Gay and Lesbian Humanist

Winter 2003-2004


Top scientists have revealed that men who wear frocks can be cured. They just have to “reorient” themselves to become non-frock-wearing individuals, reveals Professor Diogenes Swill of the University of somewhere or other.

But the Right, Very, Extraordinarily, Awfully, Frightfully Reverend Dr Peter Forster, Bishop of Chester, UK, in a sermon delivered to the Ladies’ Crochet Guild at Chester Cathedral last week, denounced Prof. Swill’s findings as “utter bollocks”.

“Doesn’t this arsehole realise that we frockists are told by God that this is a perfectly acceptable mode of attire?” the bishop told Infidel in an exclusive interview at the post-service cake-and-arse party. “Why should we be ashamed of our natural orientation towards wearing frocks?

“From our mitres to our sanctuary slippers, from amice to alb, from orphrey to stole, from tunicle to maniple, from chasuble to dalmatic – all speak of the greater glory of God, who joined together man and frock according to his Word. It is unnatural to think otherwise.”

Prof. Swill, however, was unrepentant. “Some people who are primarily frockist can reorientate themselves,” he declared. “I would encourage them to consider that as an option. It’s not difficult: you just visit my excellent website, and utter the magic mumbo-jumbo three times while turning around widdershins with your finger up your –”

Thank you, Professor, and goodbye.

Far be it from Infidel to be rude, but if you take the word “Kent” and just sort of mumble the consonants to yourself without the vowel, you get what might be a choice vernacular description of the man leading the county council in that charming part of southeast England.

Two years ago, that council’s Tory leader, Sandy Bruce-Lockhart (or “Ably Shod Nutcracker”, for those with an anagram fetish), warned that this would happen. And it has. Section 28 of the Local Government Act 1988 – which outlawed the so-called “promotion” of homosexuality (“Ooh, look! I’ll have two kilos of that, please, and a small brown loaf!”) – disappeared from the statute book between the last issue of G&LH and now. But not in the county run by Bachelor’s Ducky Rant.

“[We] have seen materials produced by health authorities, gay rights groups and councils which are inappropriate ... [We] want to see traditional values emphasised,” Tuck’s Randy Bachelor is reported as having said.

So, not only will no money be spent on anything that “promotes” the gay lifestyle, but the county council will fashion the spirit of that pernicious and execrable law into the curriculum of its 600 schools. Not that they’re against homosexuality, you understand, but, if you just happen to be a young person in a Kent school who just happens to be “one of those”, you’ll receive a clear signal that might as well be a death fatwa issued by the military wing of the local mosque.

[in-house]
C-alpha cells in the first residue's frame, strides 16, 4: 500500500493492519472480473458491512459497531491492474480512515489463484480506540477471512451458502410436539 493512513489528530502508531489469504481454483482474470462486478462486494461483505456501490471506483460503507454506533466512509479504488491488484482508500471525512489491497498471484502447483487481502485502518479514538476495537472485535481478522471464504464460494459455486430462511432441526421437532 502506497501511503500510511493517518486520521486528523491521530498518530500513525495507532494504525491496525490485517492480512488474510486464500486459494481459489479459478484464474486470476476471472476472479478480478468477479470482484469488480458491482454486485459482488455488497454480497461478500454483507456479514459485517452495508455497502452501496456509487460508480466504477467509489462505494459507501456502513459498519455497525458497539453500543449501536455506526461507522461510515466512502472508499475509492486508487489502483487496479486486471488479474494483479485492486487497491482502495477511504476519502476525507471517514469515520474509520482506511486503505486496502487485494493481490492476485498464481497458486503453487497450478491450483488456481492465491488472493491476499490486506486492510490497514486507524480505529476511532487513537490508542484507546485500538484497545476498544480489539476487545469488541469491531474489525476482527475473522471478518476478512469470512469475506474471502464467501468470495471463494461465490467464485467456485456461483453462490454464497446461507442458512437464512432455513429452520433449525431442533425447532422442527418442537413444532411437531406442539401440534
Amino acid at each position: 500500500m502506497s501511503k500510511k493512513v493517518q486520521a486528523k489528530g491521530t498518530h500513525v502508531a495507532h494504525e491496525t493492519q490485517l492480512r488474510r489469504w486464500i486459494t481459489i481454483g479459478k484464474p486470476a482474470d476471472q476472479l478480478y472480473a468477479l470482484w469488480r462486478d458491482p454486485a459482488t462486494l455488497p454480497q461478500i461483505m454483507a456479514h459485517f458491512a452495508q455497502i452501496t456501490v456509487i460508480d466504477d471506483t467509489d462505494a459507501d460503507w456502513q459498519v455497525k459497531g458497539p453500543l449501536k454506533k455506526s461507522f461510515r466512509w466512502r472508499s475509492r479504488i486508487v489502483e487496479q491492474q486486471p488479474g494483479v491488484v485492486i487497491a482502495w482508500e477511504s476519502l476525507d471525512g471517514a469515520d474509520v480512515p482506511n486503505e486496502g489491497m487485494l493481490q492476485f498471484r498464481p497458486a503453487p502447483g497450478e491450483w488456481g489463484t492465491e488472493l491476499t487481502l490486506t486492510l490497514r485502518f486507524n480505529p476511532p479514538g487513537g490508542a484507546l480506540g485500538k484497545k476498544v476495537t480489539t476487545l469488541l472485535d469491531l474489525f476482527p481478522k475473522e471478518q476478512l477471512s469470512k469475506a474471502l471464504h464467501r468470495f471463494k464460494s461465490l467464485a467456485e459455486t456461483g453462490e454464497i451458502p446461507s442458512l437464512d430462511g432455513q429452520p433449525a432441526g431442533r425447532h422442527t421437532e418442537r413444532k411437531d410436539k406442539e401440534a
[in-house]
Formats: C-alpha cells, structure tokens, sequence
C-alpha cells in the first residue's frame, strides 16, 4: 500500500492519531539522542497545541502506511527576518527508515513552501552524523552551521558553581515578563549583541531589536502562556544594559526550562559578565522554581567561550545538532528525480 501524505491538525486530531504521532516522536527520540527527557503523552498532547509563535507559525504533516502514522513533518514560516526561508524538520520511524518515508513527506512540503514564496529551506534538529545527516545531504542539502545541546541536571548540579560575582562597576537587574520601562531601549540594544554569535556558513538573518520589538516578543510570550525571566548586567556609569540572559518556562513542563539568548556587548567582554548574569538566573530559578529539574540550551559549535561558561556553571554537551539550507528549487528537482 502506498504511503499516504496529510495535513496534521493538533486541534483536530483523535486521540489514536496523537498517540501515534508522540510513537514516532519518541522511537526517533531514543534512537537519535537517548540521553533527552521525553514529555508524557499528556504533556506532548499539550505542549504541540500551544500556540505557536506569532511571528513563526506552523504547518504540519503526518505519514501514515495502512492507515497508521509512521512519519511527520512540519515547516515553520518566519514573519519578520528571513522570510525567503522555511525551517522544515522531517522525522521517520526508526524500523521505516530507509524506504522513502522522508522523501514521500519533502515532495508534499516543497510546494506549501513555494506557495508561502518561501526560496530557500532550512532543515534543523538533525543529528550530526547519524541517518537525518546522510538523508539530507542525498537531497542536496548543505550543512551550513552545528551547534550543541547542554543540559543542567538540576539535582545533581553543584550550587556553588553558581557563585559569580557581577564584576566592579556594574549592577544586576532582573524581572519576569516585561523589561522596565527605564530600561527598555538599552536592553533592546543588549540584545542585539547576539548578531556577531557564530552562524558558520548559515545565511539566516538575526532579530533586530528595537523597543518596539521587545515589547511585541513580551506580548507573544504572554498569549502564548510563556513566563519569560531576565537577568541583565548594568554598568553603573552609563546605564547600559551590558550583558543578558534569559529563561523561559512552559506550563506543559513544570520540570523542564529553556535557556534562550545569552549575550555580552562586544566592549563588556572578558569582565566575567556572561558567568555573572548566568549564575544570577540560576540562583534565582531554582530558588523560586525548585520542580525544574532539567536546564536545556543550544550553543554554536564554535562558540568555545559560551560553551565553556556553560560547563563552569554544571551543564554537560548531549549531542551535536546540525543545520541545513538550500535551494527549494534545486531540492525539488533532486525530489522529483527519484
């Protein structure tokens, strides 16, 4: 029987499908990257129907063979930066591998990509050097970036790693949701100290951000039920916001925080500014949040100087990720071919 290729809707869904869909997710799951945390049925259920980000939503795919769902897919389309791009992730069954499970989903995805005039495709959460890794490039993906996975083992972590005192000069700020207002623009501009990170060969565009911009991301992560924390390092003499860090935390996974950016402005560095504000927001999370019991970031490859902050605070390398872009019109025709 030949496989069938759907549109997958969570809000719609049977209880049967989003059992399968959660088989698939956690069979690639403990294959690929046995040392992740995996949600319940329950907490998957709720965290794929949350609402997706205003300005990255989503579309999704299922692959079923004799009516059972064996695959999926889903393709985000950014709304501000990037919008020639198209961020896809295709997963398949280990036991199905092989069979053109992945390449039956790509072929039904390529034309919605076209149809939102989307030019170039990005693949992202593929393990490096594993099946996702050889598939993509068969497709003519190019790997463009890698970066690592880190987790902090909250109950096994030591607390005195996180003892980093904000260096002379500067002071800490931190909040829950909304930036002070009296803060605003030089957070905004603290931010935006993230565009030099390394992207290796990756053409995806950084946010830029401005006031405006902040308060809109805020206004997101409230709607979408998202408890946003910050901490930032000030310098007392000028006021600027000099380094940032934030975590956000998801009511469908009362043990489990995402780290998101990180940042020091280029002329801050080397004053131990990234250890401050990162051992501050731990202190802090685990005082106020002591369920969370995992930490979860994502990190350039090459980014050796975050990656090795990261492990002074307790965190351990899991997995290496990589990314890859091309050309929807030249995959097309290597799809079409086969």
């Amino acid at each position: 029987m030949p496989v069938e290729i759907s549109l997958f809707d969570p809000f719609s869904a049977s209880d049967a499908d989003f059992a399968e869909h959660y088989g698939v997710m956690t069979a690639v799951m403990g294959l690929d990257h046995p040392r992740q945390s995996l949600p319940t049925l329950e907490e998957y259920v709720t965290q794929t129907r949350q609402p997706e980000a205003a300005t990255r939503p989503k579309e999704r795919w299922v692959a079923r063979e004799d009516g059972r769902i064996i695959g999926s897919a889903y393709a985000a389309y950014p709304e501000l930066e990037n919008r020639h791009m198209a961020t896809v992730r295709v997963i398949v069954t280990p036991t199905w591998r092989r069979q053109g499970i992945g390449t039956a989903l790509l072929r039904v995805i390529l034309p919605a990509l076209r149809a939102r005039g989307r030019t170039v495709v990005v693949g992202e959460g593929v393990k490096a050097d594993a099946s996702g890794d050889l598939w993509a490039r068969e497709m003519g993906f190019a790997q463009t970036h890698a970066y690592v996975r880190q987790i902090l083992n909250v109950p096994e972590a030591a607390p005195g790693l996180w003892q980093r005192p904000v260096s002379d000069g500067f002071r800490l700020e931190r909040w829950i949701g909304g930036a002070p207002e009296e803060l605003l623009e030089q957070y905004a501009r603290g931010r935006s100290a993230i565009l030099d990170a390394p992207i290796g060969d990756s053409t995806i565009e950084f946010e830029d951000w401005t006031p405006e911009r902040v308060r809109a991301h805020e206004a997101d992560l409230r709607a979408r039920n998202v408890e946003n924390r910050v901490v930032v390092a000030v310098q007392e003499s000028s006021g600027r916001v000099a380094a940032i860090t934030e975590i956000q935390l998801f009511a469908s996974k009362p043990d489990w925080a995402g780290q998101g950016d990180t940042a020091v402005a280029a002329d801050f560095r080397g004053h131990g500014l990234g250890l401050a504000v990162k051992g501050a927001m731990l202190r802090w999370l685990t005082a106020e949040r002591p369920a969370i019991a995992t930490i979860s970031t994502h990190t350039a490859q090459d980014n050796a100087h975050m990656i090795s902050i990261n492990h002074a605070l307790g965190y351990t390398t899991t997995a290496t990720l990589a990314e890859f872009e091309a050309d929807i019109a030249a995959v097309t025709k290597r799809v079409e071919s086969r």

Crank’s Duty Bachelor is unrepentant. “I took legal advice in December [1999] and we are determined to continue in Kent the spirit and commitment of Section 28, irrespective of the government’s intentions,” he harrumphed.

So the works of Sappho are out, then. What about Wilfred Owen and Siegfried Sassoon? After all, all a pupil needs to know is that these two outstanding poets were raving poofters and – well, that’s another kilo and a half of homosexuality promoted, innit?

The new Tory leader in Britain, Michael Howard (or A Whirled Macho, if you prefer), whose Folkestone and Hythe constituency is in the county, was the local government minister when Section 28 was introduced fifteen years ago, and in March this year voted against its abolition.

So a right pair of Kents, then.

They tucked into sumptuous food supervised by none other than Nigella Lawson. They strolled together on plush red carpets, gazing into each other’s eyes and at the surrounding glitter. Sycophants cooed. She squeaked, “One is most pleased to welcome you, Mr President.” He, in his customary eloquent, fluent and lucid Klingon, burbled, “Well, Ma’am, I’m most pleasurated and honorified to be in your most majesticalised presence. And by the way: we don’t like queens where I come from.”

He was commenting, of course, on the ruling by the highest court in Massachusetts, which could make the state the first in the US to recognise gay marriage. During his taxpayer-funded, multimillion-pound state visit to the UK, George II pronounced, after an obliging flunky had told the assembled to put their Babel Fish translators into their ears, that marriage was “a sacred institutionionalisationalism between a man and a woman” and that the court ruling violatified that principle.

Oh, right. We’ll stop campaigning, then.

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Created : Sunday, 2004-02-01 / Last updated : Wednesday, 2007-12-12
Brett Humphreys :